2018 Primaries Have Begun. NRCC Keeps Its Focus On GOP Majority
RACHEL MARTIN, HOST:
We are broadcasting live from Texas again this morning. We're at our member KERA in Dallas, and we're analyzing results from the first primary in this year's midterm elections. Turnout was high across the board, but Democrats in particular are feeling good this morning. They fielded a record number of candidates here in all 36 congressional districts. And Democratic vote totals nearly doubled those from 2014, reaching a level not seen in a midterm primary for the party since 2002. And Democrats hope that they can turn that early enthusiasm into enough votes to flip seats come November. Republicans like Kevin Harrison are taking notice.
MARTIN: We met up with him last night at his home outside Fort Worth. He was 1 of 11 Republicans vying to fill the seat left vacant by Congressman Joe Barton. Harrison didn't come out on top in the end, but he said the Republicans who did win in these primaries last night can't take anything for granted in this political moment.
KEVIN HARRISON: The 2016 election, it ignited the other side. If Republicans rest on their laurels and we just say, hey, you know, we won, we're going to take care of everything and they don't show up to the polls in November - we're going to lose.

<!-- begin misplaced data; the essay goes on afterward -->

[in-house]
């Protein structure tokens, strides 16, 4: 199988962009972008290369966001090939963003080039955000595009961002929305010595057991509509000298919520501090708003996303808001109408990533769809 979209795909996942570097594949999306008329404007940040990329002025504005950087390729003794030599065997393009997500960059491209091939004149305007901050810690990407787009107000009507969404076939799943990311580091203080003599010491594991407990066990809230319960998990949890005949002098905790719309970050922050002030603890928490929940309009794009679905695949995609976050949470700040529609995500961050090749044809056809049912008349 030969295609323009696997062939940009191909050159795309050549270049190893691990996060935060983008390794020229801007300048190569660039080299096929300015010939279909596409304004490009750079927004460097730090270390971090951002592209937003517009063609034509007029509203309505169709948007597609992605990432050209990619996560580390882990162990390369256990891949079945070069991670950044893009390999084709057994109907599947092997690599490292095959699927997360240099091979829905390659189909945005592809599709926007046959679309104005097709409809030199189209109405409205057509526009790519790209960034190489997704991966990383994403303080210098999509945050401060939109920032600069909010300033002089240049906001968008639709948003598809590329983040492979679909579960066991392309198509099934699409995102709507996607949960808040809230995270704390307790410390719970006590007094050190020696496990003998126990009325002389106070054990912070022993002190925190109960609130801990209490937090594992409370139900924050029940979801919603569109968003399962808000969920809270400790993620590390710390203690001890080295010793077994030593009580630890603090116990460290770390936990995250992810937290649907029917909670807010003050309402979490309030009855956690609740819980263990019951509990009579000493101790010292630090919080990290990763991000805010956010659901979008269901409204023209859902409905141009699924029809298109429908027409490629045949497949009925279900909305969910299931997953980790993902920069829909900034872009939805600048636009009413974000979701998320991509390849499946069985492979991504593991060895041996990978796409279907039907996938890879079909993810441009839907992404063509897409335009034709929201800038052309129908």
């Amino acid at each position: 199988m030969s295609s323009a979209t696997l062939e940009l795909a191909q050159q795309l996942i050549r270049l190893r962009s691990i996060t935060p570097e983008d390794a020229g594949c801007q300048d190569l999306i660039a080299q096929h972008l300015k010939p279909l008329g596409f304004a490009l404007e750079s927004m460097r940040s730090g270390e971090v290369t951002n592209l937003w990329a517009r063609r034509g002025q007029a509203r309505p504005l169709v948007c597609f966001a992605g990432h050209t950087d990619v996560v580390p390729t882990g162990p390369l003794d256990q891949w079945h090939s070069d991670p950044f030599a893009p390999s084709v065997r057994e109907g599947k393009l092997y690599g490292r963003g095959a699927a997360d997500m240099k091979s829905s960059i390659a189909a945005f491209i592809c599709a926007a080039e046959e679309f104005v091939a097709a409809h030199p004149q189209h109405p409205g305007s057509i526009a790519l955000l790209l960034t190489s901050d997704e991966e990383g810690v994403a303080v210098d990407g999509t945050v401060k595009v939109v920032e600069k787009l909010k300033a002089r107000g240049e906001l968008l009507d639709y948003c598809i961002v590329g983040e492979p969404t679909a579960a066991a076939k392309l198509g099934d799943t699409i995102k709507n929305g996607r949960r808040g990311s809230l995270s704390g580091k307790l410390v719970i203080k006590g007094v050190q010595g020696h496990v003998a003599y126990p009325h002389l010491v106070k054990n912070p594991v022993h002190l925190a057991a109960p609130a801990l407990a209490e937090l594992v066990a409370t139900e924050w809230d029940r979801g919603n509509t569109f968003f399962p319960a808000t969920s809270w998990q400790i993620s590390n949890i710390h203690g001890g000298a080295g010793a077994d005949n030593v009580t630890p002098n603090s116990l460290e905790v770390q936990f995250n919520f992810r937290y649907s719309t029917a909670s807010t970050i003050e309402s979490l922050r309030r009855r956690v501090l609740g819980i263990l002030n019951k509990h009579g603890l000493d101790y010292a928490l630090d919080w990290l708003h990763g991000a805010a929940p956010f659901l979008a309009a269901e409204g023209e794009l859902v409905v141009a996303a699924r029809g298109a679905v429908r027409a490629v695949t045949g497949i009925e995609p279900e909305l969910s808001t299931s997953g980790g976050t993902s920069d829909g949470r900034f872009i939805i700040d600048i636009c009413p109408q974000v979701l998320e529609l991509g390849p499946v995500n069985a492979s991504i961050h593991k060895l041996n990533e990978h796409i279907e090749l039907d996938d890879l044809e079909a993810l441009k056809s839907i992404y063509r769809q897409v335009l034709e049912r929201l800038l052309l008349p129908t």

MARTIN: It is the job of the National Republican Congressional Committee, or the NRCC, to prevent that from happening. I am joined now by Jesse Hunt. He's the press secretary for the NRCC. Thanks so much for being with us this morning.
JESSE HUNT: No problem. Thanks for having me.
MARTIN: So Democrats have their sights set on flipping, in particular, three congressional districts here in Texas. As I noted, they did turn out in record numbers for this primary. Are you worried?
HUNT: Well, I think as we look at some of the districts that, you know, the Democrats are looking flip, naturally, they're going to have a higher turnout in some of these competitive primaries because they're looking to turn the seats, whereas in some of the primaries that occurred last night, they are in deeply red conservative districts. So you would - naturally not as high of a turnout.
But I think what we did see was that the Democrats and the national organization, the DCCC, have their strategy backfired. You know, they tried to involve themselves in the Texas 7 primary. And they tried to torch one of their own Democratic candidates, Laura Moser. And she ultimately came out in the top two and will move on to the runoff in May. I think that was the kind of the opening salvo against progressive candidates that the national Democrats don't believe can win general elections.
MARTIN: Although we should say, I mean, the national Democrats weighed in on that particular race because they see that it is in their sights. Like, Democrats are competitive for the first time in Texas in decades. I mean, how do you meet that moment, especially when there are so many Texans within the Republican Party who, quite frankly, look at President Trump and they're not satisfied with his performance?